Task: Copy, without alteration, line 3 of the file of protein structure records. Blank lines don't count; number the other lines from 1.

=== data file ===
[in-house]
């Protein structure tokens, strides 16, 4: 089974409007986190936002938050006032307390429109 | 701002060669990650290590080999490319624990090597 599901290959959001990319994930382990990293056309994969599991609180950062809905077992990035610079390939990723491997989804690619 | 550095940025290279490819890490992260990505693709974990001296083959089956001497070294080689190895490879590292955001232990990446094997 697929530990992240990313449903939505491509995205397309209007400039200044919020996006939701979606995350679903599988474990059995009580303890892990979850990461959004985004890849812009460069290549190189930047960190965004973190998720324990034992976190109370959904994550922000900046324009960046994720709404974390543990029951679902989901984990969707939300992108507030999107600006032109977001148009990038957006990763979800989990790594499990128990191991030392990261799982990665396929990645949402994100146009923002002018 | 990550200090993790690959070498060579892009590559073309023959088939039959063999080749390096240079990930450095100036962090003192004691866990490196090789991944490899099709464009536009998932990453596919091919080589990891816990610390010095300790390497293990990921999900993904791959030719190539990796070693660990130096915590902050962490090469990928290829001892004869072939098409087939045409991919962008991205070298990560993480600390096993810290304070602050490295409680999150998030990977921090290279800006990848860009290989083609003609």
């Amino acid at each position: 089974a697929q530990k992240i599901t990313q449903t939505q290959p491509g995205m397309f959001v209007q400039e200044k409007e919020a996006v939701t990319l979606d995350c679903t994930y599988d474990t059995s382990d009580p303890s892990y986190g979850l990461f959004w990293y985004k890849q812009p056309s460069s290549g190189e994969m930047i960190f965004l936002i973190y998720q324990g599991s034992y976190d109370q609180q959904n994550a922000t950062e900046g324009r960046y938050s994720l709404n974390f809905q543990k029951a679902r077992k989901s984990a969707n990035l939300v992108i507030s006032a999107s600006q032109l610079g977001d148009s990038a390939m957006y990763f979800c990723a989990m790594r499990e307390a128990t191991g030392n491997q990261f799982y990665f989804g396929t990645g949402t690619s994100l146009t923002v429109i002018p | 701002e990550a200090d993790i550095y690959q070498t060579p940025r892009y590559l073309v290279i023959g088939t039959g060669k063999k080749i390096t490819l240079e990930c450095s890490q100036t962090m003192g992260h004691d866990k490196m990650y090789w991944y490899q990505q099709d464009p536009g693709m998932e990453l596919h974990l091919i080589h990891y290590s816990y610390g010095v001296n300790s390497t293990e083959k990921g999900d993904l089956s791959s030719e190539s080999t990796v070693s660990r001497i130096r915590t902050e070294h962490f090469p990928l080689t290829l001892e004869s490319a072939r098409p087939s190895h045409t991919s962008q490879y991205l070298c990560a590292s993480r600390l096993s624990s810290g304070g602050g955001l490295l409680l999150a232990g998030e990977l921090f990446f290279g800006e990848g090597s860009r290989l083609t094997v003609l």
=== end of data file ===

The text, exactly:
């Amino acid at each position: 089974a697929q530990k992240i599901t990313q449903t939505q290959p491509g995205m397309f959001v209007q400039e200044k409007e919020a996006v939701t990319l979606d995350c679903t994930y599988d474990t059995s382990d009580p303890s892990y986190g979850l990461f959004w990293y985004k890849q812009p056309s460069s290549g190189e994969m930047i960190f965004l936002i973190y998720q324990g599991s034992y976190d109370q609180q959904n994550a922000t950062e900046g324009r960046y938050s994720l709404n974390f809905q543990k029951a679902r077992k989901s984990a969707n990035l939300v992108i507030s006032a999107s600006q032109l610079g977001d148009s990038a390939m957006y990763f979800c990723a989990m790594r499990e307390a128990t191991g030392n491997q990261f799982y990665f989804g396929t990645g949402t690619s994100l146009t923002v429109i002018p | 701002e990550a200090d993790i550095y690959q070498t060579p940025r892009y590559l073309v290279i023959g088939t039959g060669k063999k080749i390096t490819l240079e990930c450095s890490q100036t962090m003192g992260h004691d866990k490196m990650y090789w991944y490899q990505q099709d464009p536009g693709m998932e990453l596919h974990l091919i080589h990891y290590s816990y610390g010095v001296n300790s390497t293990e083959k990921g999900d993904l089956s791959s030719e190539s080999t990796v070693s660990r001497i130096r915590t902050e070294h962490f090469p990928l080689t290829l001892e004869s490319a072939r098409p087939s190895h045409t991919s962008q490879y991205l070298c990560a590292s993480r600390l096993s624990s810290g304070g602050g955001l490295l409680l999150a232990g998030e990977l921090f990446f290279g800006e990848g090597s860009r290989l083609t094997v003609l």